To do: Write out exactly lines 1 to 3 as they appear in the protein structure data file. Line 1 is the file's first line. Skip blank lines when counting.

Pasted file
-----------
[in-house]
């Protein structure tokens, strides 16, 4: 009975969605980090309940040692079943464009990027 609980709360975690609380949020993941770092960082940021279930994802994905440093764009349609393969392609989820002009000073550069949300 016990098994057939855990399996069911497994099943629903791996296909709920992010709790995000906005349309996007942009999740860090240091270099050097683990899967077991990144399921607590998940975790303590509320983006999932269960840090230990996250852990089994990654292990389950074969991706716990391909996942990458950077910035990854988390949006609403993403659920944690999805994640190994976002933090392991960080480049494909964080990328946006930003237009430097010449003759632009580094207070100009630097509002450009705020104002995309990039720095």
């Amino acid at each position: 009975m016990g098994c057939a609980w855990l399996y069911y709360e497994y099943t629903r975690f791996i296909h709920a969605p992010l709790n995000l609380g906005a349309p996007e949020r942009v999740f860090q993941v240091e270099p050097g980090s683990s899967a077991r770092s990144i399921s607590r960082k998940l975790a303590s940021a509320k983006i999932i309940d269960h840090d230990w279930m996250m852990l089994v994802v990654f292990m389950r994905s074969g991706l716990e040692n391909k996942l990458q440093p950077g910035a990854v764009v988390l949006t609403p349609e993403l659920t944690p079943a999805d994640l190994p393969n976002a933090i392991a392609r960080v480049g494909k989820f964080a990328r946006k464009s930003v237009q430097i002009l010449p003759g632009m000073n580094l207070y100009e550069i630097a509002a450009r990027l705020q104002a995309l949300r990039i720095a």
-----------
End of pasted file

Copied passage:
[in-house]
């Protein structure tokens, strides 16, 4: 009975969605980090309940040692079943464009990027 609980709360975690609380949020993941770092960082940021279930994802994905440093764009349609393969392609989820002009000073550069949300 016990098994057939855990399996069911497994099943629903791996296909709920992010709790995000906005349309996007942009999740860090240091270099050097683990899967077991990144399921607590998940975790303590509320983006999932269960840090230990996250852990089994990654292990389950074969991706716990391909996942990458950077910035990854988390949006609403993403659920944690999805994640190994976002933090392991960080480049494909964080990328946006930003237009430097010449003759632009580094207070100009630097509002450009705020104002995309990039720095």
């Amino acid at each position: 009975m016990g098994c057939a609980w855990l399996y069911y709360e497994y099943t629903r975690f791996i296909h709920a969605p992010l709790n995000l609380g906005a349309p996007e949020r942009v999740f860090q993941v240091e270099p050097g980090s683990s899967a077991r770092s990144i399921s607590r960082k998940l975790a303590s940021a509320k983006i999932i309940d269960h840090d230990w279930m996250m852990l089994v994802v990654f292990m389950r994905s074969g991706l716990e040692n391909k996942l990458q440093p950077g910035a990854v764009v988390l949006t609403p349609e993403l659920t944690p079943a999805d994640l190994p393969n976002a933090i392991a392609r960080v480049g494909k989820f964080a990328r946006k464009s930003v237009q430097i002009l010449p003759g632009m000073n580094l207070y100009e550069i630097a509002a450009r990027l705020q104002a995309l949300r990039i720095a």